May 9, 2006
Amputees enjoy benefit of group support
By Susan Christensen
Health and Research News Service
JACKSON, Miss.—After doctors amputated her right leg below the knee, Catherine Milburn arrived at Methodist Rehabilitation Center in Jackson feeling pretty sorry for herself.
So when a nurse at Methodist suggested her life was hardly over, the Brandon retiree remembers snarling: How would you know?
“Then the nurse walked around the bed, sat down in a chair and dropped her leg off,” Milburn said. “My mouth just dropped open. After that I said: When do I go to therapy?”
Milburn tells her story to illustrate an important point: The most credible advice comes from someone who truly knows your pain. That’s why she’s excited to be a member of the recently formed Central Mississippi Amputee Support Group. “It gives us someplace where we can talk to people with the same problems,” she said. “I think it’s a wonderful idea.”
“It helps a lot,” agrees Michael Savage of Poplar Grove, Ark., who drove more than 200 miles to attend the support group meeting.
“I mainly came to get with others and learn how they cope and do different things,” he said. And he brought along his wife and granddaughter because he believes family members need support, as well.
The group meets at 6 p.m. on the third Tuesday of each month at Methodist Specialty Care Center in Flowood. And there’s no doubt it fulfills a need, says group organizer Joe Jacobson of Madison, director of outpatient services for Methodist Rehabilitation Center.
“A majority of amputations are caused by diabetes and poor circulation, which are both big problems in Mississippi. A growing number of people in the state are having to adjust to the loss of a limb, and it’s high time they had a group that can provide support and education. The Amputation Coalition of America lists only one amputee support group in Mississippi, and it’s in the Delta.”
Jacobson said each support group meeting will begin with a time for socializing, and every other session will be devoted to group interaction. On alternate months, a speaker will address amputation-related health concerns.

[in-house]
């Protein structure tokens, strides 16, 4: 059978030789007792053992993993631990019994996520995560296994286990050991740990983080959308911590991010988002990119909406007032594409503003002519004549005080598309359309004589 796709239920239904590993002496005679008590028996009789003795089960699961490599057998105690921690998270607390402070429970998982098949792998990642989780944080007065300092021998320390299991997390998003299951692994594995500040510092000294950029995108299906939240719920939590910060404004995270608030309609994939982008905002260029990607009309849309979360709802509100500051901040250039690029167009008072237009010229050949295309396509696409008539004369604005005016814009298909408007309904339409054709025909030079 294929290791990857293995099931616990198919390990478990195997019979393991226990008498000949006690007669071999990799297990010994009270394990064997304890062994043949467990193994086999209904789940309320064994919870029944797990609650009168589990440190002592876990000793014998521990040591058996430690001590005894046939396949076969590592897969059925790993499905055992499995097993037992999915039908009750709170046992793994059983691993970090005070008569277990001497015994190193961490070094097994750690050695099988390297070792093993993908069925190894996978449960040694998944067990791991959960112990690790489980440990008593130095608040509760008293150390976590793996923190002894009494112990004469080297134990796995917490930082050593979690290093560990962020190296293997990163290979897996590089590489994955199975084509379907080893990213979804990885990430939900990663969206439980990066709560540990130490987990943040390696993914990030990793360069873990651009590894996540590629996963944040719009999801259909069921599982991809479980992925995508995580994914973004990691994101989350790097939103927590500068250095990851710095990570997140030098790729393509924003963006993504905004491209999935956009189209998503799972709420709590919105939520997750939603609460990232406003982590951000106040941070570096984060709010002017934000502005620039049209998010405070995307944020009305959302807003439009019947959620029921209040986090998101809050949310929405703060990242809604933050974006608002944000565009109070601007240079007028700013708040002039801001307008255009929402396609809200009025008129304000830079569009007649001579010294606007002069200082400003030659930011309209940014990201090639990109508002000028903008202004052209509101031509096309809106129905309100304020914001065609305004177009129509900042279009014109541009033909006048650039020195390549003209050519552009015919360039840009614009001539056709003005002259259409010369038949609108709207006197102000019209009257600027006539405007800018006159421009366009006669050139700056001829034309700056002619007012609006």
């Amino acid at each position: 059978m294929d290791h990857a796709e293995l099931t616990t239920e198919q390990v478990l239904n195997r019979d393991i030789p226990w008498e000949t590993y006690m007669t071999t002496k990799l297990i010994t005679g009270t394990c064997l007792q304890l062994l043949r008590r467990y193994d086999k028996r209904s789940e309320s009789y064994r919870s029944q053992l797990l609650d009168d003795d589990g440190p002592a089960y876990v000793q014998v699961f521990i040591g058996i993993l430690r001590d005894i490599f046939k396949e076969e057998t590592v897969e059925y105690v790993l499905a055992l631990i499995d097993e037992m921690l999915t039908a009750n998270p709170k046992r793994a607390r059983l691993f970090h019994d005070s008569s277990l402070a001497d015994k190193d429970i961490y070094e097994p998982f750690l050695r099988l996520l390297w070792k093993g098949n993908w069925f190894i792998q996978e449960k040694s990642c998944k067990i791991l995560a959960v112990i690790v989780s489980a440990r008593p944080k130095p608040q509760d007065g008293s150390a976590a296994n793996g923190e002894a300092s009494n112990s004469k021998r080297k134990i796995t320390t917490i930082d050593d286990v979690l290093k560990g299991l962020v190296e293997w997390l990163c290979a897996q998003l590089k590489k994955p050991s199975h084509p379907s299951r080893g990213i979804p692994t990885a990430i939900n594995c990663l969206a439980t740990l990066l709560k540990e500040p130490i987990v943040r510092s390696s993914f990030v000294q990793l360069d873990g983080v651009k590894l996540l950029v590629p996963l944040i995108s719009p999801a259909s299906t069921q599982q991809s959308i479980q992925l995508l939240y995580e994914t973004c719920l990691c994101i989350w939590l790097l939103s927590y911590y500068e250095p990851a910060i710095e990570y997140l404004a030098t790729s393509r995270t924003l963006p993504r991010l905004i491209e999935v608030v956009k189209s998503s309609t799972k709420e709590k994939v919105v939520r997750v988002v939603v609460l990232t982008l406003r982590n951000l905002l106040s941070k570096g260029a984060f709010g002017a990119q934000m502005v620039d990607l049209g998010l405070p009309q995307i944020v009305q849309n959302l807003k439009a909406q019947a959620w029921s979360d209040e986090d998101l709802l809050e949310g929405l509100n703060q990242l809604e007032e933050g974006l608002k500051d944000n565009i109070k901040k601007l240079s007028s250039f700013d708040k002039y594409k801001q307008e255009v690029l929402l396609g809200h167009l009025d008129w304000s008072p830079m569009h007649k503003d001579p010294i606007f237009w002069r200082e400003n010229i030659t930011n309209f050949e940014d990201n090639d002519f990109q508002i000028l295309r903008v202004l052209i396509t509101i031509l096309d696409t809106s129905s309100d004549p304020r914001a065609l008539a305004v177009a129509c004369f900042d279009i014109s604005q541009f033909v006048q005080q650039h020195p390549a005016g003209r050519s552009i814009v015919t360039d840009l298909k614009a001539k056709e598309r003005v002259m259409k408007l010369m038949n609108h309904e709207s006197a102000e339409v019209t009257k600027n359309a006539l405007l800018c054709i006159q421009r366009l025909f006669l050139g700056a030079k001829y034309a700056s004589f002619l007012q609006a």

Dr. Leslie V. Rush, a Meridian physical medicine physician who staffs Methodist’s monthly amputee clinic, spent the first meeting focusing on the underlying causes of amputations and common problems such as pain control.
He also addressed an issue he says is often overlooked – depression. “An amputation is a traumatic, life-changing event and that’s why it’s good to have support,” he said.
“I think this group will help people heal emotionally and move forward. They can look at group members who are back in the community and realize there’s more to this than sitting in the bed and staring at the ceiling. With the proper therapy and the new technology and components we have today, there are few limitations.”
Take it from Rhonda Burns of Rankin County, that registered nurse that gave Milburn her wake-up call. Burns now works at Methodist Specialty Care, and she says few people ever notice she has an artificial leg—unless she believes the revelation might get them off their duffs.
“I have dropped my leg for several patients,” she admits. “Actually walking around in the room and then showing them has a lot of impact. They all tell me: ‘I would have never known because you walk so well.’ ”
The Central Mississippi Amputee Support Group meets at 6 p.m. the third Tuesday of each month in the dining hall of Methodist Specialty Care Center, One Layfair Drive in Flowood. Family members and caregivers are welcome. If you plan to attend, call Susan Geiger at 601-936-8888.
Brad Kennedy talks with Catherine Milburn of Brandon at a Central Mississippi Amputee Support Group meeting at Methodist Specialty Care Center in Flowood. Kennedy is a prosthetist at Methodist Orthotics and Prosthetics in Flowood.
Michael Savage of Poplar Grove, Ark. speaks to Dr. Leslie V. Rush, a Meridian physical medicine physician who staffs a monthly amputee clinic at Methodist Specialty Care Center in Flowood. During the group's first meeting, Dr. Rush spoke about the underlying causes of amputations and common problems such as pain control.